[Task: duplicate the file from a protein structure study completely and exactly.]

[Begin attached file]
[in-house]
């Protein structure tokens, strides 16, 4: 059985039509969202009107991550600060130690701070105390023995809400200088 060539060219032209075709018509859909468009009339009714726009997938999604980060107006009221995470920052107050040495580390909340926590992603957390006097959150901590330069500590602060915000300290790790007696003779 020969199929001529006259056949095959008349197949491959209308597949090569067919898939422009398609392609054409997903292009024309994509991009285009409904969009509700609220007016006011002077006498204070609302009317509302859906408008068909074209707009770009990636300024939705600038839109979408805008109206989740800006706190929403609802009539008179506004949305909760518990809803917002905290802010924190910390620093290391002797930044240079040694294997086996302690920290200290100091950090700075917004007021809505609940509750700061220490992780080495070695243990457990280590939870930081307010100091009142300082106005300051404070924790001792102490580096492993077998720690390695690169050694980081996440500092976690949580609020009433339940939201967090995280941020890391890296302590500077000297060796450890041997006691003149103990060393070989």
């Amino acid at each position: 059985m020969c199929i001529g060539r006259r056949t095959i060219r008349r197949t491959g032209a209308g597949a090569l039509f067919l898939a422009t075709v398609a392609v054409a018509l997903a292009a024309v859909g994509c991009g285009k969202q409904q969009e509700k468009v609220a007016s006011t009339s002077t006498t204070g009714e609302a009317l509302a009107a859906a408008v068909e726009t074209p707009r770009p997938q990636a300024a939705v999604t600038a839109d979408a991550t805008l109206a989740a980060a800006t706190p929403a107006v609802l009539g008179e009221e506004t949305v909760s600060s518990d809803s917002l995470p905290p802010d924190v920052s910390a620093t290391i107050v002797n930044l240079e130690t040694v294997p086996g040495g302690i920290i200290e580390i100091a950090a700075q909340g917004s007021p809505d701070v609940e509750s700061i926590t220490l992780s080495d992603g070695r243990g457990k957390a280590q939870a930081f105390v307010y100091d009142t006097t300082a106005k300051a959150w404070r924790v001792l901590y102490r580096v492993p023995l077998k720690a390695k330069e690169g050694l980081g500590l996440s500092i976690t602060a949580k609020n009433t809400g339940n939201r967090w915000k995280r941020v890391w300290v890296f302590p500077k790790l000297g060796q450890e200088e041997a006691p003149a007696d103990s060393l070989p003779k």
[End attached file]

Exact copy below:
[in-house]
């Protein structure tokens, strides 16, 4: 059985039509969202009107991550600060130690701070105390023995809400200088 060539060219032209075709018509859909468009009339009714726009997938999604980060107006009221995470920052107050040495580390909340926590992603957390006097959150901590330069500590602060915000300290790790007696003779 020969199929001529006259056949095959008349197949491959209308597949090569067919898939422009398609392609054409997903292009024309994509991009285009409904969009509700609220007016006011002077006498204070609302009317509302859906408008068909074209707009770009990636300024939705600038839109979408805008109206989740800006706190929403609802009539008179506004949305909760518990809803917002905290802010924190910390620093290391002797930044240079040694294997086996302690920290200290100091950090700075917004007021809505609940509750700061220490992780080495070695243990457990280590939870930081307010100091009142300082106005300051404070924790001792102490580096492993077998720690390695690169050694980081996440500092976690949580609020009433339940939201967090995280941020890391890296302590500077000297060796450890041997006691003149103990060393070989």
């Amino acid at each position: 059985m020969c199929i001529g060539r006259r056949t095959i060219r008349r197949t491959g032209a209308g597949a090569l039509f067919l898939a422009t075709v398609a392609v054409a018509l997903a292009a024309v859909g994509c991009g285009k969202q409904q969009e509700k468009v609220a007016s006011t009339s002077t006498t204070g009714e609302a009317l509302a009107a859906a408008v068909e726009t074209p707009r770009p997938q990636a300024a939705v999604t600038a839109d979408a991550t805008l109206a989740a980060a800006t706190p929403a107006v609802l009539g008179e009221e506004t949305v909760s600060s518990d809803s917002l995470p905290p802010d924190v920052s910390a620093t290391i107050v002797n930044l240079e130690t040694v294997p086996g040495g302690i920290i200290e580390i100091a950090a700075q909340g917004s007021p809505d701070v609940e509750s700061i926590t220490l992780s080495d992603g070695r243990g457990k957390a280590q939870a930081f105390v307010y100091d009142t006097t300082a106005k300051a959150w404070r924790v001792l901590y102490r580096v492993p023995l077998k720690a390695k330069e690169g050694l980081g500590l996440s500092i976690t602060a949580k609020n009433t809400g339940n939201r967090w915000k995280r941020v890391w300290v890296f302590p500077k790790l000297g060796q450890e200088e041997a006691p003149a007696d103990s060393l070989p003779k």